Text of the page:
Recent Examples of transponder from the Web
Rather than invest in more CHP enforcement, Metro is developing an automated system designed to detect the number of occupants in a car and issue a ticket if the transponder setting does not match.
Ship satellite positioning data consulted by Reuters and available on Reuters Eikon shows unusual movements by some of the Russian vessels named by the security sources including switching off the transponders which give a precise location.
The exception is motorcycles, which don’t need a transponder and always ride free.
In the third quarter, more than one million crossings were made each month without a transponder.
Flight-tracking companies don’t log military flights, but amateur plane watchers examining transponder data often catch clues.
Drivers who cross can pay through transponders, which correspond to prepaid accounts, or via phone or online after receiving an invoice in the mail.
On weekdays, roughly 60 to 65 percent of drivers have transponders and, on weekends, that number dips to 45 to 50 percent.
An investigation revealed that a toll transponder and a multi-tool were stolen from vehicles on South Meadow Court and Maxine Street.
These example sentences are selected automatically from various online news sources to reflect current usage of the word 'transponder.' Views expressed in the examples do not represent the opinion of Merriam-Webster or its editors. Send us feedback.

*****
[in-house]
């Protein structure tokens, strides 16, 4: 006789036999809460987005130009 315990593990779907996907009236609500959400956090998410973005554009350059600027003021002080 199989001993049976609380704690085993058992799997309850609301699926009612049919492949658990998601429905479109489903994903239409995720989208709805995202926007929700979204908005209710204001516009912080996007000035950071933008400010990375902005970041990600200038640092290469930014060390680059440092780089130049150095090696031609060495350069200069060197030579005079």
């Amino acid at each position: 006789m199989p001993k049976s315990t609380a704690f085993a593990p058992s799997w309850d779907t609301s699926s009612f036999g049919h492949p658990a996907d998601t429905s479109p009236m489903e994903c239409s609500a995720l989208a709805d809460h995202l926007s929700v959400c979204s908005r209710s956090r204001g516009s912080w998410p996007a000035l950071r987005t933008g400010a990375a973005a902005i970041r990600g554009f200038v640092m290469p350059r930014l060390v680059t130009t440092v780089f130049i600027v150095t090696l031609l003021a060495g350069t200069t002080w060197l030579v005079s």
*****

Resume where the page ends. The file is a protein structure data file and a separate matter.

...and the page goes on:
Did You Know?
This word was coined during World War II by simply joining pieces of the words transmitter and responder. Transponders are basic to modern aviation and communications satellites, and they're finding new uses in fields such as medicine as well. But they're now also part of everyday life. The "E-ZPass" that lets you drive right through turnpike tollbooths is a transponder, and the car you're driving may not even start unless it recognizes the signal from your personal key's transponder. In a big crowded foot race, you may carry a tiny transponder on your shoe that records when you cross both the starting line and the finish line.
Origin and Etymology of transponder
First Known Use: circa 1944See Words from the same year
TRANSPONDER Defined for English Language Learners
Seen and Heard
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